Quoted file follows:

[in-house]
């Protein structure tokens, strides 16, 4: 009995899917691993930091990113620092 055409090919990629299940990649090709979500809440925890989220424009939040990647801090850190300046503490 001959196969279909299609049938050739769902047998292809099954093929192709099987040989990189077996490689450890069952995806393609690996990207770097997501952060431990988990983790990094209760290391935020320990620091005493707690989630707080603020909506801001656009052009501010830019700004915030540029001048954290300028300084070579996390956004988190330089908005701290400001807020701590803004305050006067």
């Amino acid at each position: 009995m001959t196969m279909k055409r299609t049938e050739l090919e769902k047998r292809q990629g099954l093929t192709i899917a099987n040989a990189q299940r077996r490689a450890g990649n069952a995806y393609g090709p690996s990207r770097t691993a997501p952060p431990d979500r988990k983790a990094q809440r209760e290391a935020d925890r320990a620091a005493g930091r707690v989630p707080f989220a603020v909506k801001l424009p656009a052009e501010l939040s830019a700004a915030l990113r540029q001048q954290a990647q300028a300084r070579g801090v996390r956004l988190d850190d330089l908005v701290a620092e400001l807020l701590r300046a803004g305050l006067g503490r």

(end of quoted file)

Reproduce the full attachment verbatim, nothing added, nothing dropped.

[in-house]
């Protein structure tokens, strides 16, 4: 009995899917691993930091990113620092 055409090919990629299940990649090709979500809440925890989220424009939040990647801090850190300046503490 001959196969279909299609049938050739769902047998292809099954093929192709099987040989990189077996490689450890069952995806393609690996990207770097997501952060431990988990983790990094209760290391935020320990620091005493707690989630707080603020909506801001656009052009501010830019700004915030540029001048954290300028300084070579996390956004988190330089908005701290400001807020701590803004305050006067």
């Amino acid at each position: 009995m001959t196969m279909k055409r299609t049938e050739l090919e769902k047998r292809q990629g099954l093929t192709i899917a099987n040989a990189q299940r077996r490689a450890g990649n069952a995806y393609g090709p690996s990207r770097t691993a997501p952060p431990d979500r988990k983790a990094q809440r209760e290391a935020d925890r320990a620091a005493g930091r707690v989630p707080f989220a603020v909506k801001l424009p656009a052009e501010l939040s830019a700004a915030l990113r540029q001048q954290a990647q300028a300084r070579g801090v996390r956004l988190d850190d330089l908005v701290a620092e400001l807020l701590r300046a803004g305050l006067g503490r």